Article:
US corn planting has never been this late after storms battered the Great Plains and Midwest and kept farmers out of their fields.
As of Sunday, only 49% was in the ground, according to a U.S. Department of Agriculture report released Monday. That’s the slowest pace in records dating back to 1980. Last week, the most widely grown American crop was only the furthest behind in six years.
Some farmers are now facing deadlines to get their crop in the ground in order to still be covered by federally backed crop insurance policies. They can still plant corn, but after certain dates based on geography, their fields no longer qualify for policies that protect against drops in crop prices or weather events that cut harvests.
Soybean plantings also have been delayed by a deluge of rainy weather so far this year — the last 12 months were the wettest on record in 48 U.S. states, according to NOAA’s National Centers for Environmental Information. As of Sunday, only 19% of the U.S. soy crop was planted, compared with 53% at the same time in 2018.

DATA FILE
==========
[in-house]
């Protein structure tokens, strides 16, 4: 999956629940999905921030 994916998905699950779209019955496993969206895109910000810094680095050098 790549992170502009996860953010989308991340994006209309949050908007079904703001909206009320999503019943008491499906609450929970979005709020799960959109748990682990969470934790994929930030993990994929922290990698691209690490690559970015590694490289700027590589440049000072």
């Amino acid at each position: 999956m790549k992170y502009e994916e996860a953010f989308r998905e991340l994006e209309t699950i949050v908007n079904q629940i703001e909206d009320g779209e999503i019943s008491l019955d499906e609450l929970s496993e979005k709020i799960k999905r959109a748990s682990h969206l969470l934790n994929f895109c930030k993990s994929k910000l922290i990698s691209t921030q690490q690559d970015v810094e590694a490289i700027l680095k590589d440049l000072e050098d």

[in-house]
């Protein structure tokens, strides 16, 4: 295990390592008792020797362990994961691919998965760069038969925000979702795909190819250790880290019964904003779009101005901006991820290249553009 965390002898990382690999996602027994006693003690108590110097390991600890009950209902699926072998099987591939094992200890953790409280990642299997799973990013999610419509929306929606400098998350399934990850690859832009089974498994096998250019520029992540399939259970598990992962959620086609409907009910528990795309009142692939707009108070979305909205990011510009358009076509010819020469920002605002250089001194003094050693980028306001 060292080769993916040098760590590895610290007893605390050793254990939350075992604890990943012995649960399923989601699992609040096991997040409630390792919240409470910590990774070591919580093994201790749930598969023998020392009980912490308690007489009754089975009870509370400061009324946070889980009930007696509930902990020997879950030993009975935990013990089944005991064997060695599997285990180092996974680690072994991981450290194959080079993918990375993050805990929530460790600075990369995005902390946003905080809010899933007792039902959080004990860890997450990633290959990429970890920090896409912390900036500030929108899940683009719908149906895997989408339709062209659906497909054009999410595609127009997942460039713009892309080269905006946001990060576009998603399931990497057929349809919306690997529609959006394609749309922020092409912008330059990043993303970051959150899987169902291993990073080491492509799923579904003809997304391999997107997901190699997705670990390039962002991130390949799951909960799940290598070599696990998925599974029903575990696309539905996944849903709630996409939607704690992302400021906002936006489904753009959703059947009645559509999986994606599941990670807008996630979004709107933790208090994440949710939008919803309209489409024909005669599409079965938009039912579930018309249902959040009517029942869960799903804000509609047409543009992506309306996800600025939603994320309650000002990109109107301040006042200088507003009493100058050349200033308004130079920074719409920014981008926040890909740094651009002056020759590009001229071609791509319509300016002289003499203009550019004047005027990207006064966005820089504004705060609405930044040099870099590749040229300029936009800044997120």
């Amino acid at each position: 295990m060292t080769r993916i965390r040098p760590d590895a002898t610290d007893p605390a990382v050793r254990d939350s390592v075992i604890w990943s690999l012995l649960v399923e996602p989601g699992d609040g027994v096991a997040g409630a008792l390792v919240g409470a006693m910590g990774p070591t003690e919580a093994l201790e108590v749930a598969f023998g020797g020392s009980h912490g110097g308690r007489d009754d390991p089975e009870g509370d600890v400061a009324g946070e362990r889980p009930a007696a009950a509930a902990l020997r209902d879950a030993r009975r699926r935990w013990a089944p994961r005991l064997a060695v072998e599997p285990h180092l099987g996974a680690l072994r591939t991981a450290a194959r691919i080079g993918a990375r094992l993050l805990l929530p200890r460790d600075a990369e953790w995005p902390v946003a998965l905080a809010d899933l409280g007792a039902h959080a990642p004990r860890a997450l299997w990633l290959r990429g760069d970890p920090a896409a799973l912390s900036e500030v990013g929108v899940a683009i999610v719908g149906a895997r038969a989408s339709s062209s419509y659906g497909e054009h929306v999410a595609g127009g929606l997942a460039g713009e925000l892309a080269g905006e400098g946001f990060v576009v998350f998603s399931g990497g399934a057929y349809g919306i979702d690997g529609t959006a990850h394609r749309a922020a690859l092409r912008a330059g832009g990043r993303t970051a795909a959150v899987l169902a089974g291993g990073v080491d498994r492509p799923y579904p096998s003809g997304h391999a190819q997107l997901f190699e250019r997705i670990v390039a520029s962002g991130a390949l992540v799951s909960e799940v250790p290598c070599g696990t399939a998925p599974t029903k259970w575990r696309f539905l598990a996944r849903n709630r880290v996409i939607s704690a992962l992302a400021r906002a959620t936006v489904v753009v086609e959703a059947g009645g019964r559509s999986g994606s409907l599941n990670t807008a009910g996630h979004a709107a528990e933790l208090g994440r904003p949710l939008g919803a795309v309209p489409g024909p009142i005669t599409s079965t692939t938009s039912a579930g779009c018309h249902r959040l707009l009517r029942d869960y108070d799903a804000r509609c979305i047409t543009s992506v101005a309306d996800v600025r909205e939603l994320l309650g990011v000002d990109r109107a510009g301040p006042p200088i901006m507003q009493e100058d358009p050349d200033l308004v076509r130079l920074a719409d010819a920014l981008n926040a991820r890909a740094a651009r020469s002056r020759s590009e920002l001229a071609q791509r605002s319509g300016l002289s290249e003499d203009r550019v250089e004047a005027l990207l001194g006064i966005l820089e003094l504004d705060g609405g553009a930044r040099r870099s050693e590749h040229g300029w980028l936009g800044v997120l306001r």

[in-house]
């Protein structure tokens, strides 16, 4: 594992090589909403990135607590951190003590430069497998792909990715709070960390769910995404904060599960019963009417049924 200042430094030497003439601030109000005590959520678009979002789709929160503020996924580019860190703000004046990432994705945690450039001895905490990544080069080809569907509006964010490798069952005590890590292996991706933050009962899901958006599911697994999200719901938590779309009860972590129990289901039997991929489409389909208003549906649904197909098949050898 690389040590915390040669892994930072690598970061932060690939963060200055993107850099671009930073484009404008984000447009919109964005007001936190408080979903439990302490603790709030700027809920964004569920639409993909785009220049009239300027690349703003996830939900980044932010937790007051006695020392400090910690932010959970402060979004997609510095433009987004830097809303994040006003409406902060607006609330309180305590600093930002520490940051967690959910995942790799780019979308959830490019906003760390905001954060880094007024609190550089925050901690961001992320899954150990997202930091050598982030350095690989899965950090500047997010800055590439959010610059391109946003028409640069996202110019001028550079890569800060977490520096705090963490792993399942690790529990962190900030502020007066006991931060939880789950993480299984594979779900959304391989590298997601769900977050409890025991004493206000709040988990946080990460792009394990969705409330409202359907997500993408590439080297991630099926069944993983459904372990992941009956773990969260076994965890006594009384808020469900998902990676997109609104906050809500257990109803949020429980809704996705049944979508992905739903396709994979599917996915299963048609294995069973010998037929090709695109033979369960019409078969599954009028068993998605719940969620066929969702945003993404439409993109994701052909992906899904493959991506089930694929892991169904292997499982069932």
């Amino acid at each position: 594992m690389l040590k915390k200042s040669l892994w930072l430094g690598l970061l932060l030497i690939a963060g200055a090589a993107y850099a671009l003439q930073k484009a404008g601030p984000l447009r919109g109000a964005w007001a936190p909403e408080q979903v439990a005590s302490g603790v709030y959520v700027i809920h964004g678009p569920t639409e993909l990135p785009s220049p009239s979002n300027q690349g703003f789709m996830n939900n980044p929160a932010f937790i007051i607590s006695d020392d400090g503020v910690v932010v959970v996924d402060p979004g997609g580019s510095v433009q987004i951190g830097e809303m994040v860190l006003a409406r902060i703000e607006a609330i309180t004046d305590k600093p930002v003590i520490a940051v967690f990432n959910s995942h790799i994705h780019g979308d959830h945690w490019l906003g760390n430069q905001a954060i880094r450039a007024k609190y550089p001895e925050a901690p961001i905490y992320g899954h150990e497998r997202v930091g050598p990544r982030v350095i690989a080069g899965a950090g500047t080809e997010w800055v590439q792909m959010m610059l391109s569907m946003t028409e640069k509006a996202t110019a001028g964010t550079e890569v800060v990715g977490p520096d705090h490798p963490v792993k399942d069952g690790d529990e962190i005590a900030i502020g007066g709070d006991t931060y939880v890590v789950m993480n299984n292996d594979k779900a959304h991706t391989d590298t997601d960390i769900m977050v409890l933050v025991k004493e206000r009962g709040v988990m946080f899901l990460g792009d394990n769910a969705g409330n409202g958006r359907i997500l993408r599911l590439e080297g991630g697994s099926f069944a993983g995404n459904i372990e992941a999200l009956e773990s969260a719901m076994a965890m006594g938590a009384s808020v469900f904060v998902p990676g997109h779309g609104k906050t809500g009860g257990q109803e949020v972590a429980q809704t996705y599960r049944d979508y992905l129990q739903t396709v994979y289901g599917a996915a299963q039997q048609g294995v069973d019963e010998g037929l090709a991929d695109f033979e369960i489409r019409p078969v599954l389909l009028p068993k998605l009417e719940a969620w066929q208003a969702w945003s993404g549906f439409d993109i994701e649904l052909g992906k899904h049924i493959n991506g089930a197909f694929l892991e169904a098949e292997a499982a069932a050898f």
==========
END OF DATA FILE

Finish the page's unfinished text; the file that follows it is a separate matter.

- Corn emerged from the ground 19% vs 10% last week, 47% a year ago
- Soybeans planted 19% vs 9% last week, and 53% a year ago
- Soybeans emerged 5% vs 24% a year ago
- Spring wheat planted 70% vs 45% last week, and 76% a year ago
- Spring wheat emerged 26% vs 10% last week, and 34% a year ago
- Cotton planted 44% vs 26% last week, and 50% a year ago
- Winter wheat 66% g/e vs 64% last week, and 36% a year ago
- Kansas 60% g/e vs 56% a week ago